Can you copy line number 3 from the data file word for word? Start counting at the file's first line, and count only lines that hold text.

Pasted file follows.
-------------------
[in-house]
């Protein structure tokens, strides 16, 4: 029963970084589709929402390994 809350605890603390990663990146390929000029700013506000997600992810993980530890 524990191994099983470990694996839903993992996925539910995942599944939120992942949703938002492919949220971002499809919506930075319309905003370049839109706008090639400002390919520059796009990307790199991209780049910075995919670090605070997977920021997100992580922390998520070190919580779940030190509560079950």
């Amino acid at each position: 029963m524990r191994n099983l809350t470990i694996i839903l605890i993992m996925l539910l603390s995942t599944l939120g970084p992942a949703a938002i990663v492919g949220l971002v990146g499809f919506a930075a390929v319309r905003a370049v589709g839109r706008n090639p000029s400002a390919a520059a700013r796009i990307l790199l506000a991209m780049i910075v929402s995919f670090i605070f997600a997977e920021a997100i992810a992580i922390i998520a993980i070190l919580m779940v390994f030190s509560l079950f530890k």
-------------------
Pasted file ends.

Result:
């Amino acid at each position: 029963m524990r191994n099983l809350t470990i694996i839903l605890i993992m996925l539910l603390s995942t599944l939120g970084p992942a949703a938002i990663v492919g949220l971002v990146g499809f919506a930075a390929v319309r905003a370049v589709g839109r706008n090639p000029s400002a390919a520059a700013r796009i990307l790199l506000a991209m780049i910075v929402s995919f670090i605070f997600a997977e920021a997100i992810a992580i922390i998520a993980i070190l919580m779940v390994f030190s509560l079950f530890k």